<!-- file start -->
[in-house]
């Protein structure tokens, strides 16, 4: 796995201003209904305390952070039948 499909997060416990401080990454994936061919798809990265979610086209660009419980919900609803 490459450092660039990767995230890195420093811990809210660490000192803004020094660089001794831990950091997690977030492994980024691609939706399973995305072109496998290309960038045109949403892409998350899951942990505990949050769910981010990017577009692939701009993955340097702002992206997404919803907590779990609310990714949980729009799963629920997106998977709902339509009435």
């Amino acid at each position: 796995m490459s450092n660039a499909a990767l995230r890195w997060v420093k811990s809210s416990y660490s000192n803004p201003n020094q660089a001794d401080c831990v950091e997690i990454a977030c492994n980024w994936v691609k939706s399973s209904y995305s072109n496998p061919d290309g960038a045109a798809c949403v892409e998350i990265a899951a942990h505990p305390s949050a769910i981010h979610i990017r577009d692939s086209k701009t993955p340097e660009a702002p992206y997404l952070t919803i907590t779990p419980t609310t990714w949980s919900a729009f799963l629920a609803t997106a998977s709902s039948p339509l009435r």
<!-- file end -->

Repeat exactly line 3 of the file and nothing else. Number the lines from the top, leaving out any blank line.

């Amino acid at each position: 796995m490459s450092n660039a499909a990767l995230r890195w997060v420093k811990s809210s416990y660490s000192n803004p201003n020094q660089a001794d401080c831990v950091e997690i990454a977030c492994n980024w994936v691609k939706s399973s209904y995305s072109n496998p061919d290309g960038a045109a798809c949403v892409e998350i990265a899951a942990h505990p305390s949050a769910i981010h979610i990017r577009d692939s086209k701009t993955p340097e660009a702002p992206y997404l952070t919803i907590t779990p419980t609310t990714w949980s919900a729009f799963l629920a609803t997106a998977s709902s039948p339509l009435r």